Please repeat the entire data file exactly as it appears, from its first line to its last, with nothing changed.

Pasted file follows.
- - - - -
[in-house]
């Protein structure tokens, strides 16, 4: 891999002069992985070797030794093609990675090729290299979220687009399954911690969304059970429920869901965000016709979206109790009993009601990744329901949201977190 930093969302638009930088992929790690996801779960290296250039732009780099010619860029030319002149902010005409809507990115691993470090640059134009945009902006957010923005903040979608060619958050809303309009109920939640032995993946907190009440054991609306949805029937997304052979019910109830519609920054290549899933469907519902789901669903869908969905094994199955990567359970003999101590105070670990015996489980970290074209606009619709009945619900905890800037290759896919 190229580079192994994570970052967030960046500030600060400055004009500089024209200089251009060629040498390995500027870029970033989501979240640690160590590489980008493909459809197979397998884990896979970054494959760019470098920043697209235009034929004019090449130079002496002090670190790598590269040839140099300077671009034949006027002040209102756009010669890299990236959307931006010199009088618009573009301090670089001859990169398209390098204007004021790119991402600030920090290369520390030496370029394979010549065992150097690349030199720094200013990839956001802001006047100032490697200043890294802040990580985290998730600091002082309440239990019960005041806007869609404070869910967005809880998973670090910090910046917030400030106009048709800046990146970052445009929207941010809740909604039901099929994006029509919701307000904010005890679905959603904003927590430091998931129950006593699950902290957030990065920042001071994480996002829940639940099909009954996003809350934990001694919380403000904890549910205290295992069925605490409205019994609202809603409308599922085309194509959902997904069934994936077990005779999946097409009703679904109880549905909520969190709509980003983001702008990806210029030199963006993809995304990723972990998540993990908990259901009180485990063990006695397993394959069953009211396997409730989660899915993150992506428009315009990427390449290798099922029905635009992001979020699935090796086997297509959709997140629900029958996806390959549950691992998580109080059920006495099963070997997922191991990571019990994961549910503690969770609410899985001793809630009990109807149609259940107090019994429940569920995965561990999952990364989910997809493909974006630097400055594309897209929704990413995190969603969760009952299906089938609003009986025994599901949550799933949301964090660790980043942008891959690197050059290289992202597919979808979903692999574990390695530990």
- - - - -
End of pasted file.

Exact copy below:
[in-house]
């Protein structure tokens, strides 16, 4: 891999002069992985070797030794093609990675090729290299979220687009399954911690969304059970429920869901965000016709979206109790009993009601990744329901949201977190 930093969302638009930088992929790690996801779960290296250039732009780099010619860029030319002149902010005409809507990115691993470090640059134009945009902006957010923005903040979608060619958050809303309009109920939640032995993946907190009440054991609306949805029937997304052979019910109830519609920054290549899933469907519902789901669903869908969905094994199955990567359970003999101590105070670990015996489980970290074209606009619709009945619900905890800037290759896919 190229580079192994994570970052967030960046500030600060400055004009500089024209200089251009060629040498390995500027870029970033989501979240640690160590590489980008493909459809197979397998884990896979970054494959760019470098920043697209235009034929004019090449130079002496002090670190790598590269040839140099300077671009034949006027002040209102756009010669890299990236959307931006010199009088618009573009301090670089001859990169398209390098204007004021790119991402600030920090290369520390030496370029394979010549065992150097690349030199720094200013990839956001802001006047100032490697200043890294802040990580985290998730600091002082309440239990019960005041806007869609404070869910967005809880998973670090910090910046917030400030106009048709800046990146970052445009929207941010809740909604039901099929994006029509919701307000904010005890679905959603904003927590430091998931129950006593699950902290957030990065920042001071994480996002829940639940099909009954996003809350934990001694919380403000904890549910205290295992069925605490409205019994609202809603409308599922085309194509959902997904069934994936077990005779999946097409009703679904109880549905909520969190709509980003983001702008990806210029030199963006993809995304990723972990998540993990908990259901009180485990063990006695397993394959069953009211396997409730989660899915993150992506428009315009990427390449290798099922029905635009992001979020699935090796086997297509959709997140629900029958996806390959549950691992998580109080059920006495099963070997997922191991990571019990994961549910503690969770609410899985001793809630009990109807149609259940107090019994429940569920995965561990999952990364989910997809493909974006630097400055594309897209929704990413995190969603969760009952299906089938609003009986025994599901949550799933949301964090660790980043942008891959690197050059290289992202597919979808979903692999574990390695530990």